A defect in the chain of title of a particular parcel of real estate; a missing document or conveyance that raises doubt as to the present ownership of the land.
• Garden home
A single-family home that sits on a small lot, often with one outside wall of the structure sitting on the property line. Patio homes have no common structural walls with adjoining properties, but their zero lot line wall may form part of their neighbors backyard fence/wall. These properties often have a small back or side yard large enough for a patio or garden area. Also known as a garden home.
• Gated community
A neighborhood or group of neighborhoods, usually surrounded by masonry walls, restricting access through the use of a manned guard station or electronically operated gates. The electronic gates may be opened through the use of individual remote controls and/or a numeric keypad and code. Some gated communities restrict entry at all times, while others only limit access during the evening hours. The City of Houston does not allow public city streets to be gated off, so only neighborhoods with private streets, may have restricted access. The costs associated with maintaining a manned guard gate can significantly impact monthly maintenance fees, depending on the size of the community.
• General lien
A lien that includes all the property owned by a debtor, rather than a specific property. Contrast with Specific Lien.
• General warranty deed
A deed in which the grantor fully warrants good and clear title to the property. A general warranty deed offers the most protection of any deed.
• Ginnie mae
The common nickname for the Government National Mortgage Association. Ginnie Mae was created in 1968 as a wholly owned corporation within the Department of Housing and Urban Development (HUD), having been separated from Fannie Mae. Ginnie Mae does not loan money for mortgages. Instead, it operate in the secondary mortgage market, buying loans and selling mortgage-backed securities investors, which in turn, increases the availability of mortgage credit.
• Good faith estimate
An estimate of charges which a borrower is likely to incur in connection with a loan closing.
• Government loan
A mortgage that is insured by the Federal Housing Administration (FHA) or guaranteed by the Department of Veterans Affairs (VA) or the Rural Housing Service (RHS). Mortgages that are not government loans are classified as conventional loans.
• Government mortgage
A mortgage that is insured by the Federal Housing Administration (FHA) or guaranteed by the Department of Veterans Affairs (VA) or the Rural Housing Service (RHS). Contrast with conventional mortgage.
• Government national mortgage association • (GNMA)
A government-owned corporation within the U.S. Department of Housing and Urban Development (HUD). Created by Congress on September 1, 1968, GNMA performs the same role as Fannie Mae and Freddie Mac in providing funds to lenders for making home loans. The difference is that Ginnie Mae provides funds for government loans (FHA and VA).
• Government survey method
A system of land description (not used in Texas) which uses meridians (north and south lines) and base lines (east and west lines). Areas include quadrangles (24 miles on each side), townships (6 miles on each side), and sections (1 mile on each side). Also known as the Rectangular Survey Method. Contrast with metes and bounds, and recorded plat (Lot and Block Number) method.
• Grace period
A time allowed, usually 15 days, for making late payments without a penalty.
• Grant deed
A deed containing an implied promise that the person transferring the property actually owns the title and that it is not encumbered in any way, except as described in the deed. This is the most commonly used type of deed. Compare quitclaim deed.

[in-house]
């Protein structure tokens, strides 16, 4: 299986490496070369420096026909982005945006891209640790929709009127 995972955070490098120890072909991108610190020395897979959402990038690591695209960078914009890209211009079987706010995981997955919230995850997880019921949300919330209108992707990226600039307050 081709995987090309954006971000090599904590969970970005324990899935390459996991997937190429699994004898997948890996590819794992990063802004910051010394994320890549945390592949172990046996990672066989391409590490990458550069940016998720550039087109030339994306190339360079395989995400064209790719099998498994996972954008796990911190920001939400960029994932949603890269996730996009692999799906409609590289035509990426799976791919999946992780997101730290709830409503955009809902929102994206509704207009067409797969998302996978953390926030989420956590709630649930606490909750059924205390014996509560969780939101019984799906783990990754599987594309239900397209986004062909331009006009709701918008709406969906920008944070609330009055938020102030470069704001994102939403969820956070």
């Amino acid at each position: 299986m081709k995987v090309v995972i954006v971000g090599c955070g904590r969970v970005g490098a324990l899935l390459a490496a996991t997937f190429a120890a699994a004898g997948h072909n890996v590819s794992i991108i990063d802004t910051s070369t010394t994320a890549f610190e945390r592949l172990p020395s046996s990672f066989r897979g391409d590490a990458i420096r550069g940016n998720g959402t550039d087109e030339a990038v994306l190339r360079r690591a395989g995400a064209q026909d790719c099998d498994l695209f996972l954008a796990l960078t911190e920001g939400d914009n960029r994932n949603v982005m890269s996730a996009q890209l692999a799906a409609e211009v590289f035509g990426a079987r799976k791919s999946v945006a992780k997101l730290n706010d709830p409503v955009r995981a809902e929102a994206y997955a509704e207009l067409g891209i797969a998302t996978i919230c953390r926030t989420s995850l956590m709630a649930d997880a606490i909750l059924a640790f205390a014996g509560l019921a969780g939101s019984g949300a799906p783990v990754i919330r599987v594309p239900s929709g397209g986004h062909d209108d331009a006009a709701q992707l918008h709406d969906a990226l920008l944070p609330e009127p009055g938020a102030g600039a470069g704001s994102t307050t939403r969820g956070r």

The person to whom an interest in real property is conveyed.
The person conveying an interest in real property.
• Gross debt service
The amount of money needed to pay principal, interest and taxes, and sometimes energy costs. If the dwelling unit is a condominium, all or a portion of common fees are excluded, depending on what expenses are covered.
• Gross income
For qualifying purposes, the income of the borrower before taxes or expenses are deducted.
• Gross lease
A commercial real estate lease in which the tenant pays a fixed amount of rent per month or year, regardless of the landlord's operating costs, such as maintenance, taxes and insurance. A gross lease closely resembles the typical residential lease. The tenant may agree to a "gross lease with stops," meaning that the tenant will pitch in if the landlord's operating costs rise above a certain level. In real estate lingo, the point when the tenant starts to contribute is called the "stop level," because that’s where the landlord’s share of the costs stops. Contrast with Net Lease.
• Gross monthly income
The total amount the borrower earns per month, not counting any taxes or expenses. Often used in calculations to determine whether a borrower qualifies for a particular loan.
• Ground rent
The amount of money that is paid for the use of land when title to a property is held as a leasehold estate rather than as a fee simple estate.
• Group home
A single-family residential structure designed or adapted for occupancy by unrelated developmentally disabled persons. The structure provides long-term housing and support services that are residential in nature.
• Growing-equity mortgage (GEM)
A fixed-rate mortgage that provides scheduled payment increases over an established period of time, with the increased amount of the monthly payment applied directly toward reducing the remaining balance of the mortgage.
• Guarantee mortgage
A mortgage that is guaranteed by a third party.
• Guaranteed loan
Also known as a government mortgage.
A pledge made by one person (the guarantor) to ensure that another person (the obligor) will fulfill an obligation to a third party (the obliged).